generated by filter F in the forward pass. Then, based on the
graphical model shown in Fig. 2, the factor graph illustrated in
Fig. 3 can be drawn for case C.1. It is important to
point out that:

1) The first backward information filter (BIF) is based on *linearised* (and, consequently, *approximate*) Markov/measurement
models, whereas the second one (BIF) relies on *exact* models, as
explained in more detail below. These models are the same as those employed
in ref. [20].

2) Since the nuisance substate is empty, no marginalization is required in BIF; for this reason, the messages ; (i.e., and ) visible in Fig. 2 do not appear in Fig. 3. Moreover, the message is generated on the basis of Eq. (11), instead of Eq. (10).

3) The backward filtered pdf and the smoothed pdf (i.e., the messages and , respectively) feed the BIFBIF block, where they are processed jointly to generate the pseudo-measurement message () feeding filter F. Similarly, the backward filtered pdf () and the smoothed pdf () feed the BIFBIF block, where the pseudo-measurement message () and the messages ; (i.e., and ) are evaluated.

In the remaining part of this paragraph, we first provide various details about the backward filters BIF and BIF, and the way pseudo-measurements are computed for each of them; then, we comment on how the factor graph shown in Fig. 3 should be modified if case C.2 is considered.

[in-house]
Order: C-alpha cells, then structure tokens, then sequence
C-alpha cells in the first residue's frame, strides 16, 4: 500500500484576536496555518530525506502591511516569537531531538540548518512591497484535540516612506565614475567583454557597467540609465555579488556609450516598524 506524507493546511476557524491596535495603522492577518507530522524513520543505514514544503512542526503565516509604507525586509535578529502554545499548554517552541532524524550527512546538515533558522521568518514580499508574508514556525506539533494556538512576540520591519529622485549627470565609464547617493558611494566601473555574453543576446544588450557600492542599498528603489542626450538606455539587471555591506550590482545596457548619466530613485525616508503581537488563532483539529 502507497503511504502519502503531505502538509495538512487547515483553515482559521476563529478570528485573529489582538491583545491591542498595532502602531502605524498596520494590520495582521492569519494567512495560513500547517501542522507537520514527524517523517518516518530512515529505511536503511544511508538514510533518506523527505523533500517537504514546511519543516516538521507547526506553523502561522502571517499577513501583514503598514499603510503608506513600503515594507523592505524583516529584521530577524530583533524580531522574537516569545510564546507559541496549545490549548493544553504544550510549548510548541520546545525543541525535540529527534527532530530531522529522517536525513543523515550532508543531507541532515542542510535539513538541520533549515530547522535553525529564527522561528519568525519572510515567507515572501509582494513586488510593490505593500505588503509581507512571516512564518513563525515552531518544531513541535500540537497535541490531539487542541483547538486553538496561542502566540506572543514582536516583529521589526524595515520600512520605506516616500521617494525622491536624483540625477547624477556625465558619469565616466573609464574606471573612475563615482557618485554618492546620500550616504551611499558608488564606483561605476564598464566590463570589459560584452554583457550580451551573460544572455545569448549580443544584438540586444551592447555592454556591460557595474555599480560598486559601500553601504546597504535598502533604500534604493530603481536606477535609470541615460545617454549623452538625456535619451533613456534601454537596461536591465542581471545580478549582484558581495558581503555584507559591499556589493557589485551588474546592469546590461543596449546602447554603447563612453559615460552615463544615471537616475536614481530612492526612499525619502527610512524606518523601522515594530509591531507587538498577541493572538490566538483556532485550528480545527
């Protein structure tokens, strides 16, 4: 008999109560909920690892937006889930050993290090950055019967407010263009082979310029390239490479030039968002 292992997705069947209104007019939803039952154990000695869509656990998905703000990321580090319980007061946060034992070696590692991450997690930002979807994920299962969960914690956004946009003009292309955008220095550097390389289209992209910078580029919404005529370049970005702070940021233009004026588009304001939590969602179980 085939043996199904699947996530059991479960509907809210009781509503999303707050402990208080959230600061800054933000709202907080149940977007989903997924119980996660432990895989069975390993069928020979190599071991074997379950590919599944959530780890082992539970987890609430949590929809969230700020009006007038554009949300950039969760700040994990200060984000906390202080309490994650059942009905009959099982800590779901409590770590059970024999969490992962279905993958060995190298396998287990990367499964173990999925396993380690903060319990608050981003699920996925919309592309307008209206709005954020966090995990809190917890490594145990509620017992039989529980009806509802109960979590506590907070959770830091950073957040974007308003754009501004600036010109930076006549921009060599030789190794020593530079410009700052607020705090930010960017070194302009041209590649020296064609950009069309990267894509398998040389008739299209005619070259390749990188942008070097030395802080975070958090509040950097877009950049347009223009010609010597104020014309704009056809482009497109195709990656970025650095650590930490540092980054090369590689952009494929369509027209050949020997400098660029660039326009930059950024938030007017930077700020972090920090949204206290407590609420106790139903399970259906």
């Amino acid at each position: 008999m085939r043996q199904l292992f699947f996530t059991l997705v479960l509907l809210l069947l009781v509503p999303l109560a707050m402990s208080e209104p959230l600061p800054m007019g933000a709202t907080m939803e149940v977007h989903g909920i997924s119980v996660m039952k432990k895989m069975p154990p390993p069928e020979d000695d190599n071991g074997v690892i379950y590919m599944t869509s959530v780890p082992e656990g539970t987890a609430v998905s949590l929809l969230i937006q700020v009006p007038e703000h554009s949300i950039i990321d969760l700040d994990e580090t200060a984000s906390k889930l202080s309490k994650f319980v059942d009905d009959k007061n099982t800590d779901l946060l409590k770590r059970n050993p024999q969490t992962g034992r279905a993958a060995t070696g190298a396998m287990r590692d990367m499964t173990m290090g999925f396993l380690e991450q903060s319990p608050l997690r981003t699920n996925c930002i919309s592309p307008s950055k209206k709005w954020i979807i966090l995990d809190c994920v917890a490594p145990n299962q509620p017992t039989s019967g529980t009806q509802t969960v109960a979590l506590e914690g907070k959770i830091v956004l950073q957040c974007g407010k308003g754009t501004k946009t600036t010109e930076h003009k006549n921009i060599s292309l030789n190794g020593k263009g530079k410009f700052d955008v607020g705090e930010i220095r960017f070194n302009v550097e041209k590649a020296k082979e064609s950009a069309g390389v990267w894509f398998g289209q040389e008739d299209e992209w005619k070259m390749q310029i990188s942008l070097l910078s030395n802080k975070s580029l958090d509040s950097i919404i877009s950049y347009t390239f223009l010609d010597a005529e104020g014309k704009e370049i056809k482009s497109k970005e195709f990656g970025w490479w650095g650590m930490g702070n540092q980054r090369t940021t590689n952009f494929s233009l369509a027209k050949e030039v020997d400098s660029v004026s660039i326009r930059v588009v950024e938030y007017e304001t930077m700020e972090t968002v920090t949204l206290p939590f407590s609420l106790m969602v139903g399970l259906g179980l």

BIF - This backward filter is based on the *linearized* versions
of Eqs. (1) and (2), i.e. on the models (e.g.,
see [1, pp. 194-195] and [20, Par. III-A])

(13) |

and

(14) |

respectively; here, , , , and () is the *forward prediction *(*forward estimate*) of computed by F in its th
(th) recursion. Consequently, the approximate models

(15) |

and

(16) |

appear in the graphical model shown in Fig. 3.

BIF - In developing this backward filter, the state vector is represented as the ordered concatenation of its linear component , and its nonlinear component . Based on [23, eq. (3)], the Markov model

(17) |